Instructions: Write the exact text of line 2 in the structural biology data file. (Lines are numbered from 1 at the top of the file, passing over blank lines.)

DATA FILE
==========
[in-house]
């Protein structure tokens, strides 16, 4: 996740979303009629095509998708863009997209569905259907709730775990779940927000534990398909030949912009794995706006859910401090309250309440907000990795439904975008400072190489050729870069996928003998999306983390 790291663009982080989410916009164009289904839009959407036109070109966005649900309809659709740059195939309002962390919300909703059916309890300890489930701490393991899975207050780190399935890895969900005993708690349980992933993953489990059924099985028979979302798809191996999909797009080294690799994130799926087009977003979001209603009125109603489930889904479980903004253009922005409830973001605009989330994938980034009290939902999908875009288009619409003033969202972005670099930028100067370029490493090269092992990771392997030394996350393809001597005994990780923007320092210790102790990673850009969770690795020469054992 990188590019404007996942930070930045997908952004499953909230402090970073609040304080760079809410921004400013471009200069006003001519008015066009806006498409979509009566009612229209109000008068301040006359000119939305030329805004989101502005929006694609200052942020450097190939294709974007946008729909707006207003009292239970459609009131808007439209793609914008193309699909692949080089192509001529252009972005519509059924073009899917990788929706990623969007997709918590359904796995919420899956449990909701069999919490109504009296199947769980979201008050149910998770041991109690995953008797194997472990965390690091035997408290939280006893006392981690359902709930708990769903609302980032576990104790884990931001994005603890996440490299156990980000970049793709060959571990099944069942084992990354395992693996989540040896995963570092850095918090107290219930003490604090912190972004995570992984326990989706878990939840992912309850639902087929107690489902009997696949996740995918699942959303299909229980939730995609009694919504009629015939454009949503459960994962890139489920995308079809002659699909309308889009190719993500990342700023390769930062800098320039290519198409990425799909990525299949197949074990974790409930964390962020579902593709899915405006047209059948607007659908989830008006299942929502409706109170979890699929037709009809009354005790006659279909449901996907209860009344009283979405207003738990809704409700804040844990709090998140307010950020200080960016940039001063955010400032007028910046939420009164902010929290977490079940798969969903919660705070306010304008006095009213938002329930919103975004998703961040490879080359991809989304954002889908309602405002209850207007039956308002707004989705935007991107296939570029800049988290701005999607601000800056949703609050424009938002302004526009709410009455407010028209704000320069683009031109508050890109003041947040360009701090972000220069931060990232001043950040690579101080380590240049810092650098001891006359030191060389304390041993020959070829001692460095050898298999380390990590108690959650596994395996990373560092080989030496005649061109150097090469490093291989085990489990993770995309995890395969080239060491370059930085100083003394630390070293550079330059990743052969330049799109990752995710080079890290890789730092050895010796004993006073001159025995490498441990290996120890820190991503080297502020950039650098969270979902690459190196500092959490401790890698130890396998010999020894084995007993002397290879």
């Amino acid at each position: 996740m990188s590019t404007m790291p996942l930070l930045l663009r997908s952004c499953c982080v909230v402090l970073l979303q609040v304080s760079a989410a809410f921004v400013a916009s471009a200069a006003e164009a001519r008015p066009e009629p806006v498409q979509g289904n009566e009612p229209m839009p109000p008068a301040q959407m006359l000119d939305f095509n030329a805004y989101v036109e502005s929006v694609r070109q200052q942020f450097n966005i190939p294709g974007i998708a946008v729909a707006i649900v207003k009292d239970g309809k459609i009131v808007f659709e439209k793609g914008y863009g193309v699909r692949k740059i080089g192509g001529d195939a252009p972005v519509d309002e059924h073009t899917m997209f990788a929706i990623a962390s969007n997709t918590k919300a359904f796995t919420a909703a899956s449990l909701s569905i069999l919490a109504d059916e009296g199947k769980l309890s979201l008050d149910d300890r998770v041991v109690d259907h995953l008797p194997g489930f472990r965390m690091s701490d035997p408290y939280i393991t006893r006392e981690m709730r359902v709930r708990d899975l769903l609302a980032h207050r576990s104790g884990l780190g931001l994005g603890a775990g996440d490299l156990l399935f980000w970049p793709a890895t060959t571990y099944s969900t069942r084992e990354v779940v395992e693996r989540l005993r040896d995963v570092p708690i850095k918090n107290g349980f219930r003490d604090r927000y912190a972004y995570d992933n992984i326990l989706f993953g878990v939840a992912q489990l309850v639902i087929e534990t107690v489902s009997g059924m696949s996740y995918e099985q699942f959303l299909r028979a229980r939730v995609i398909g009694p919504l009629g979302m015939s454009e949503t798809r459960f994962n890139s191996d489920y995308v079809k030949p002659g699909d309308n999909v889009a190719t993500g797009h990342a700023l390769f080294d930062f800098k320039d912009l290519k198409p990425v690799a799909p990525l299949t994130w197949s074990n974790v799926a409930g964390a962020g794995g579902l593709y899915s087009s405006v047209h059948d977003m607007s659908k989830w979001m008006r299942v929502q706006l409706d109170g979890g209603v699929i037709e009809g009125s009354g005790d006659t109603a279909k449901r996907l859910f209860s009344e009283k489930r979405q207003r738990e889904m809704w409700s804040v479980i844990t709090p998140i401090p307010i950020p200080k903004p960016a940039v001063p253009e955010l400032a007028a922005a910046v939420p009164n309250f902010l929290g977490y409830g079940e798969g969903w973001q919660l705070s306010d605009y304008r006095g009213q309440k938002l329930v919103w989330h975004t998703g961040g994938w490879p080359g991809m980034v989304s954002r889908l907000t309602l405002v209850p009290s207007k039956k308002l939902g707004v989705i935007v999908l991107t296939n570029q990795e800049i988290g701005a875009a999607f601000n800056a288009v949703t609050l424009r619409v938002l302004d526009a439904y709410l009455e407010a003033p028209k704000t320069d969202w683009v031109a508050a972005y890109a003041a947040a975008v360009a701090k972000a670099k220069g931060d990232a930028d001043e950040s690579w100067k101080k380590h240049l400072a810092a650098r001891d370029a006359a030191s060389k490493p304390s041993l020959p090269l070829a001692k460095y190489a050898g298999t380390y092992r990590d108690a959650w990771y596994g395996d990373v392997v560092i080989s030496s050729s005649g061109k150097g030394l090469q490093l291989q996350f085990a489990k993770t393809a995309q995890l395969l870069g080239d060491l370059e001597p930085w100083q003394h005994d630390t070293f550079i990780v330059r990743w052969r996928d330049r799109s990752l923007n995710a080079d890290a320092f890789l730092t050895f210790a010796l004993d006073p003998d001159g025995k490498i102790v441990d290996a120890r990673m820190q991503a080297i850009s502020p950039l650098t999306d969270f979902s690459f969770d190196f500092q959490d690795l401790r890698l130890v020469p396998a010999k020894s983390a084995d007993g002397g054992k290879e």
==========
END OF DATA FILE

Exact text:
């Protein structure tokens, strides 16, 4: 996740979303009629095509998708863009997209569905259907709730775990779940927000534990398909030949912009794995706006859910401090309250309440907000990795439904975008400072190489050729870069996928003998999306983390 790291663009982080989410916009164009289904839009959407036109070109966005649900309809659709740059195939309002962390919300909703059916309890300890489930701490393991899975207050780190399935890895969900005993708690349980992933993953489990059924099985028979979302798809191996999909797009080294690799994130799926087009977003979001209603009125109603489930889904479980903004253009922005409830973001605009989330994938980034009290939902999908875009288009619409003033969202972005670099930028100067370029490493090269092992990771392997030394996350393809001597005994990780923007320092210790102790990673850009969770690795020469054992 990188590019404007996942930070930045997908952004499953909230402090970073609040304080760079809410921004400013471009200069006003001519008015066009806006498409979509009566009612229209109000008068301040006359000119939305030329805004989101502005929006694609200052942020450097190939294709974007946008729909707006207003009292239970459609009131808007439209793609914008193309699909692949080089192509001529252009972005519509059924073009899917990788929706990623969007997709918590359904796995919420899956449990909701069999919490109504009296199947769980979201008050149910998770041991109690995953008797194997472990965390690091035997408290939280006893006392981690359902709930708990769903609302980032576990104790884990931001994005603890996440490299156990980000970049793709060959571990099944069942084992990354395992693996989540040896995963570092850095918090107290219930003490604090912190972004995570992984326990989706878990939840992912309850639902087929107690489902009997696949996740995918699942959303299909229980939730995609009694919504009629015939454009949503459960994962890139489920995308079809002659699909309308889009190719993500990342700023390769930062800098320039290519198409990425799909990525299949197949074990974790409930964390962020579902593709899915405006047209059948607007659908989830008006299942929502409706109170979890699929037709009809009354005790006659279909449901996907209860009344009283979405207003738990809704409700804040844990709090998140307010950020200080960016940039001063955010400032007028910046939420009164902010929290977490079940798969969903919660705070306010304008006095009213938002329930919103975004998703961040490879080359991809989304954002889908309602405002209850207007039956308002707004989705935007991107296939570029800049988290701005999607601000800056949703609050424009938002302004526009709410009455407010028209704000320069683009031109508050890109003041947040360009701090972000220069931060990232001043950040690579101080380590240049810092650098001891006359030191060389304390041993020959070829001692460095050898298999380390990590108690959650596994395996990373560092080989030496005649061109150097090469490093291989085990489990993770995309995890395969080239060491370059930085100083003394630390070293550079330059990743052969330049799109990752995710080079890290890789730092050895010796004993006073001159025995490498441990290996120890820190991503080297502020950039650098969270979902690459190196500092959490401790890698130890396998010999020894084995007993002397290879």